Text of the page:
To fix, I used the cmd script here:

I had to remove the “pause” commands, then I used “dsquery” to find all of of the relevant servers in our infrastructure:

dsquery * ou=Servers,ou=ets,ou=resources,dc=campus,dc=ad,dc=uvm,dc=edu -attr cn operatingSystem -limit 2000 > servers.txt

I isolated the Server 2003 systems from this list:

find "2003" servers.txt > 2003servers.txt

I then did some quick text processing to remove everything but the host names from the output file.  The final step, we use psexec.exe from SysInternals to run the SusID reset script:

psexec.exe @2003servers.txt -s -c AU_Clean_SID.cmd

I ended up running “psexec.exe” a second time to force the “wuauclt.exe /resetauthorization /detectnow” bit a second time.  Psexec.exe requires the “-d” switch when running this command remotely.  I think the WUAU service needed time to get fully operational before running the authorization token reset.  Perhaps a pause command would be of assistance in cmd script linked above?  Anyway, all of the Server 2003 hosts have come back to the party and are socializing nicely.

For my next trick, I am going to try to match up the WUAU XP client list with our AD XP client list to see if we have a lot of silent XP systems.  If we rely on standard tools, we could use a query similar to the following to extract XP computer objects with their last logon time:

dsquery * domainRoot -Filter "(&(objectclass=computer)(operatingSystem=Windows XP Professional))" -attr Name LastLogonTimeStamp -limit 20000 > xp.txt

There is an excellent cmd script here that will convert the “lastLogonTimestamp” into human-readable format.

However, it probably would be easier to use “dsquery computer domainRoot -inactive 4”, since processing of “lastLogonTimestamp” against current local time can be challenging in CMD (easier with PowerShell).

WSUS – Programatic Access

Windows Server Update Service – great service, poor interface. Ever try to manage computers in bulk with the WSUS GUI? You can’t… there are limited filtering and search options, and the GUI hangs a lot when performing group operations. Surely there is a better way…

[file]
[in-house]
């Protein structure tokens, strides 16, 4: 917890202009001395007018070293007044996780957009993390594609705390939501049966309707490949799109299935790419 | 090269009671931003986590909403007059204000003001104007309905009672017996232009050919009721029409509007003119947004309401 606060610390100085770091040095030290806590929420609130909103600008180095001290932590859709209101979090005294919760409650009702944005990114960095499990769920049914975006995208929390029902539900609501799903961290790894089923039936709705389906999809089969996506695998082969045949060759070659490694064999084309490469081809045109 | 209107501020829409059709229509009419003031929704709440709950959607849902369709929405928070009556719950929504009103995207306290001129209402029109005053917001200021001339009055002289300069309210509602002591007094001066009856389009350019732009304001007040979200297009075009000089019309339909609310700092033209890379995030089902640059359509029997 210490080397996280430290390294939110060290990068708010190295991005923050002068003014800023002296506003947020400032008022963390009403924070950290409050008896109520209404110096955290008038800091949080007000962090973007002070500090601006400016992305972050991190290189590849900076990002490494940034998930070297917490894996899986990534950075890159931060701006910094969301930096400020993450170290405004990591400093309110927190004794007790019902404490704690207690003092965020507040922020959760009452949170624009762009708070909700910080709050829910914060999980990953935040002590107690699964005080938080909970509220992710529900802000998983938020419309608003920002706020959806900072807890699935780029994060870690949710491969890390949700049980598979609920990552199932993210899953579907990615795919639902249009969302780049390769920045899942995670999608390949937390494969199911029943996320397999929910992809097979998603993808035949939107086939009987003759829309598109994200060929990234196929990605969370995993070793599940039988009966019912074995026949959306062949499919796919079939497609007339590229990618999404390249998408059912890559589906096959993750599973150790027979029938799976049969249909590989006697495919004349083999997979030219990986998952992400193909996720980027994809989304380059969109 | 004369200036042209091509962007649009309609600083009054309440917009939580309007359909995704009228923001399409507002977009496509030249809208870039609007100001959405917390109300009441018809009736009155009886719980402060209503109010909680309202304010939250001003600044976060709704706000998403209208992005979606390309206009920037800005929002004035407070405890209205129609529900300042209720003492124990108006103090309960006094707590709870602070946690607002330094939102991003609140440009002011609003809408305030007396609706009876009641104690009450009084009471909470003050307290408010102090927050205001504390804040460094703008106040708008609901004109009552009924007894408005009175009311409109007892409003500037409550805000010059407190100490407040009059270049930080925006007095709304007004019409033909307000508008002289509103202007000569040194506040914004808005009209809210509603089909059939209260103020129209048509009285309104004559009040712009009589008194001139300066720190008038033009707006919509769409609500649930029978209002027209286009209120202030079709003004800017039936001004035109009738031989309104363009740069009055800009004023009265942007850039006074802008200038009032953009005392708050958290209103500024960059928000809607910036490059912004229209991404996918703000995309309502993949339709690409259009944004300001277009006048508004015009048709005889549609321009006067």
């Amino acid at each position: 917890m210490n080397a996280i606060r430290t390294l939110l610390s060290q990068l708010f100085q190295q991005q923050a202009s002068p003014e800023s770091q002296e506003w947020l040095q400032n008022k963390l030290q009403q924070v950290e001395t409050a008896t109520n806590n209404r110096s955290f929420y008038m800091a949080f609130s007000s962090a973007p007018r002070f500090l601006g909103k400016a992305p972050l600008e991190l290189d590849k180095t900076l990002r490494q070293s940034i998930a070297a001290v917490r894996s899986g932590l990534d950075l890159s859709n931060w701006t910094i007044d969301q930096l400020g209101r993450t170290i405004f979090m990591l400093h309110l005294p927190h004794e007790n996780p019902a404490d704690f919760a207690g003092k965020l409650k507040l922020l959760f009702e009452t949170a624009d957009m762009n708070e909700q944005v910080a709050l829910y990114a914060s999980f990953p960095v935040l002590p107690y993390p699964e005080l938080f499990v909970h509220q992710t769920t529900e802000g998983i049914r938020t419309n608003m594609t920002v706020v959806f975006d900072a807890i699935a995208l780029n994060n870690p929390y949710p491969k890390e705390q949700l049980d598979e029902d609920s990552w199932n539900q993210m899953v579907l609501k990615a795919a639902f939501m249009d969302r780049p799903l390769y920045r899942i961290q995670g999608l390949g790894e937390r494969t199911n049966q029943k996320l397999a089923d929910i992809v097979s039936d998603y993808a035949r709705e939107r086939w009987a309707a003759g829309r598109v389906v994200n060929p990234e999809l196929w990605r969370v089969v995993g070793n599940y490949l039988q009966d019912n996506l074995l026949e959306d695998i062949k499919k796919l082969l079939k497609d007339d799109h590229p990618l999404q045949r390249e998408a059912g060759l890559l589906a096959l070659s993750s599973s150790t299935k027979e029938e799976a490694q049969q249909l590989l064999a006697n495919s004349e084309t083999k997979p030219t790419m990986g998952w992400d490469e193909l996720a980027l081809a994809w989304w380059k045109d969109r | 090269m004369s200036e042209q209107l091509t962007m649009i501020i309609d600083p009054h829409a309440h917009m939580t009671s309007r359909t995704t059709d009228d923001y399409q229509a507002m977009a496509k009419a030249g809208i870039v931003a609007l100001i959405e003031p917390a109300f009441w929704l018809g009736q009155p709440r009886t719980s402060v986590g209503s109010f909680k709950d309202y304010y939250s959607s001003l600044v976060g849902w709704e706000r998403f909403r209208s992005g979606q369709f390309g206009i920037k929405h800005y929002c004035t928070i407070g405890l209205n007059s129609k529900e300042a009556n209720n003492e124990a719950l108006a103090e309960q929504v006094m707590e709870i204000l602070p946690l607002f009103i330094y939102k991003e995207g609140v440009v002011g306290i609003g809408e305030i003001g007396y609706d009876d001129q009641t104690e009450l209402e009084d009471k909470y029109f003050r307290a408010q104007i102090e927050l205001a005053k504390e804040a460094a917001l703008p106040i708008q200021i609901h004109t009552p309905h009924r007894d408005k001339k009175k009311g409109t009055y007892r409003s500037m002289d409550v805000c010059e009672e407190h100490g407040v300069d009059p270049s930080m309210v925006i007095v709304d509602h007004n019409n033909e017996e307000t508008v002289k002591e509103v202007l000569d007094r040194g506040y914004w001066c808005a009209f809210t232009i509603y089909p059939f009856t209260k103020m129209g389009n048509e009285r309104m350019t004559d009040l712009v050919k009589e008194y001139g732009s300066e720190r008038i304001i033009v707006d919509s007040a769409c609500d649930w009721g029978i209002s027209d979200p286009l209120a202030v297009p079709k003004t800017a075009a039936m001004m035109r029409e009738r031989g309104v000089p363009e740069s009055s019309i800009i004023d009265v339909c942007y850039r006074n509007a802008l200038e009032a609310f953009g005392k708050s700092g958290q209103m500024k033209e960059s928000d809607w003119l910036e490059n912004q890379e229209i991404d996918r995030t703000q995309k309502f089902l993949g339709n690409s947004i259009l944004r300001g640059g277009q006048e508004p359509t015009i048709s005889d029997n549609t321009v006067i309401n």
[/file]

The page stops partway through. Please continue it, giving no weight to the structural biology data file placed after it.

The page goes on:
Maybe, at least if you are a programmer. If not, then there at least is another way, if not better.

.NET to the rescue…

Use the “Microsoft.UpdateServices.Administration” Reflection Assembly to expose WSUS .NET objects to PowerShell, and you are limited only by your PS-foo.

My task last night was to add a list of computer objects (obtained using “dsquery” to a named group in WSUS.  Because I wanted to save time, I used Google to get some base code to work with. The code below is derived largely from the good work found here:

Ultimately, I am not sure if this saved time, because troubleshooting other people’s code generally takes about twice as long a fixing your own.

Anyway, the following script will get the job done. It requires an input file (srvlist.txt) with one computer name per line. You will need to add your WSUS server, port number, SSL boolean value, and WSUS target group to make the script run.

#Script to add machines to a WSUS group automatically:
#The script needs Admin credentials and the WSUS Administration Console installed on the machine where it runs
#Initialize Variables
	$wsusGroup = [string] "ServerGroupC"
	$wsusParentGroup = [string] "All Computers"
	$date = get-date
	$date = [string] $date.day + $date.month + $date.year + $date.hour + $date.minute
	$succeslog = [string] ".logs" + $date + "_success.log"
	$errorlog = [string] ".logs" + $date + "_errors.log"
	$WindowsUpdateServer= [string] "winupdate.uvm.edu"
	$useSecureConnection = [bool] $true
	$portNumber = [int] "443"

#Instantiate Objects:
	#Required WSUS Assembly – auto installed with WSUS Administration Tools
	if (!$wsus) {
		$wsus = [Microsoft.UpdateServices.Administration.AdminProxy]::GetUpdateServer($WindowsUpdateServer,$useSecureConnection,$portNumber)
	$serverList = Get-Content ".srvlist.txt"
	$updateGroups = $Wsus.GetComputerTargetGroups()
	$updateGroup = $UpdateGroups | Where-Object{$_.Name -eq $wsusgroup} | Where-Object{$_.getparenttargetgroup().name -eq $wsusparentgroup}
	$computerScope = new-object Microsoft.UpdateServices.Administration.ComputerTargetScope
	$computerScope.IncludedInstallationStates = [Microsoft.UpdateServices.Administration.UpdateInstallationStates]::All
	$computers = $wsus.GetComputerTargets($computerScope)
	$wsusServers = @()
	$WsusServersShortNames = @()

#Create arrays:
# $wsusServer = Array of WSUS Computer objects
# $wsusServerShortName = Array strings, with one server RDN per line
Write-Host "Collecting Server List from WSUS…"
$computers | foreach-object {
	$wsusServer = $_.FullDomainName
	#cut off DNS suffix and store shortname
	$wsusServerShortName = $WsusServer.split(‘.’)[0]
	$wsusServers += $WsusServer
	$wsusServersShortNames += $wsusServerShortName
} #End ForEach $computers

#loop to add servers to group
ForEach ($server in $serverList)  {
		#Check if server Netbios name is present in WSUS, if present move to group – if not log an error
		$wsusComputer = $wsusServersShortNames | Where-Object {$_ -eq $server.Trim()} #Checks for a match in WSUS for the current server in the import list.
		If ($wsusComputer) {
			$searchStr = [string] $server.Trim() + "." #String representing a RegEx match for the relative part of the server FQDN
			$wsusComputer1 = $wsusServers | where-object {$_ -match $searchStr } #Get a WSUS computer object representing the current server in the import list.
			If ($wsusComputer1.getType().Name -match "string") { #Current $wsusComptuer1 must be a [string] object, or next step will fail.
				Write-Host "$wsusComputer1 will be added to $($updateGroup.name) group"
				$computer = $wsus.GetComputerTargetByName($wsusComputer1)
				out-file -append -inputobject "$Server added to $($updategroup.name) group" -filepath $succeslog
			Else {